The central bank remains behind the inflationary curve.
Fed Minutes & Charlie Munger Makes a Statement
Fiscal policies remain inflationary as the spending continues
There was a lot of action in markets during the first week of 2022. On Wednesday, January 5, the FOMC’s December meeting minutes revealed the central bank was preparing to reduce its balance sheet after liftoff from a zero percent Fed Funds rate, going from quantitative easing to tightening. The minutes pushed stocks and bonds lower, with the long bond futures falling to the lowest level since March 2021.
Friday’s employment report shows an increase of 199,000 in non-farm payrolls, less than half the 422,000 new jobs the market had expected. Wages rose by 4.7% on a year-on-year basis, feeding inflationary trends. The weaker-than-expected labor report should not deter the Fed from tightening credit, especially because the unemployment rate fell below 4%.
Meanwhile, Charlie Munger may have liked Alibaba (BABA) in Q3, but it appears he loved it even more in Q4 as he doubled his position as the shares tanked.
Action speaks louder than words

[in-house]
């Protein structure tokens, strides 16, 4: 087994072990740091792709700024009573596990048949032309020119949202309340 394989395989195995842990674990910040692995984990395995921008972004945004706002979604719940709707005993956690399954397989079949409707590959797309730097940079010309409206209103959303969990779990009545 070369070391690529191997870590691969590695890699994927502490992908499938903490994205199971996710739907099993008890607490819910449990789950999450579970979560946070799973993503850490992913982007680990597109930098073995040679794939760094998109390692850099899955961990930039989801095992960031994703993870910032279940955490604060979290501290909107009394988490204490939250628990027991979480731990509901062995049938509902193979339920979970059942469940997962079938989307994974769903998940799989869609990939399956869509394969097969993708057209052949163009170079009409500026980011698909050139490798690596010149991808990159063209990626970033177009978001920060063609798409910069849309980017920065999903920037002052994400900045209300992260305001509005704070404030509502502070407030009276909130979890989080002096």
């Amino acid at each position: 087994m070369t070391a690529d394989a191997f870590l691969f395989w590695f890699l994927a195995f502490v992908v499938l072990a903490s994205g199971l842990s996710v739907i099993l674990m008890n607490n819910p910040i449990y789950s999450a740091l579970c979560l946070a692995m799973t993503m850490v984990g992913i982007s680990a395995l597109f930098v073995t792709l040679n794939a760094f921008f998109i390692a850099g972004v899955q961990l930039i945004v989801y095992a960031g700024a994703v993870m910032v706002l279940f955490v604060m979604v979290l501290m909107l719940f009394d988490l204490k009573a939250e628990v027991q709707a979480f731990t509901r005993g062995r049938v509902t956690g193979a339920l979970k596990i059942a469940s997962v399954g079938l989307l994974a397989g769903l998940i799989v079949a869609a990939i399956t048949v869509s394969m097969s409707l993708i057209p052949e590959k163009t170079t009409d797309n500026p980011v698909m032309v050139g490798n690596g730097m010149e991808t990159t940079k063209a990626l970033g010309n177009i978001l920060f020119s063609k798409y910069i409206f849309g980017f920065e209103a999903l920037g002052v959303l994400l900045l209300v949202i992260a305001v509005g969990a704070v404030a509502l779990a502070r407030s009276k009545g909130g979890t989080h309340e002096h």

- Short-term real US interest rates will be negative in 2022, which is inflationary.
- The Fed is squawking, but will they be hawking?
- The unknowns - COVID-19 variants, the supply chain, geopolitical issues, mid-term elections, and unforeseen factors.
- Each 25 basis point hike increases debt servicing by nearly $75 billion.
Monetary and fiscal policy - Partners going in opposite directions
- Fiscal policies remain inflationary as the spending continues.
- Monetary policy could be toothless unless it aligns with budgetary austerity.
- Even a reduced Build Back Better program would increase spending by over $1 trillion.
Energy policy continues to fuel inflation
- Hydrocarbons continue to power the US and the world.
- Crude oil was probing above $80 last week.
- Higher energy prices increase costs for businesses and individuals.
- US energy policy reduces supplies and makes the US and world more dependent on OPEC and Russia.
Value is in the eyes of the beholder
- Charlie Munger bought 165,000 BABA shares in Q1 2021. He increased the position by 83% in Q3 and added another 99% in Q4 as the stock dropped.
- Munger now holds over 600,000 BABA shares.
- BABA moved from $232.73 at the end of 2020 to $118.79 at the end of 2021, a 49% decline.
- The shares were at just under the $130 level at the end of last week.
- Munger sees value in the Chinese consumer technology company, but he is nursing losses as it accounts for 28% of his portfolio as of December 31, 2021.
Expect lots of market volatility over the coming weeks and months as many factors could cause a bumpy ride in stocks and markets across all asset classes in 2022.
Thanks for reading, and stay tuned for the next edition of the Tradier Rundown!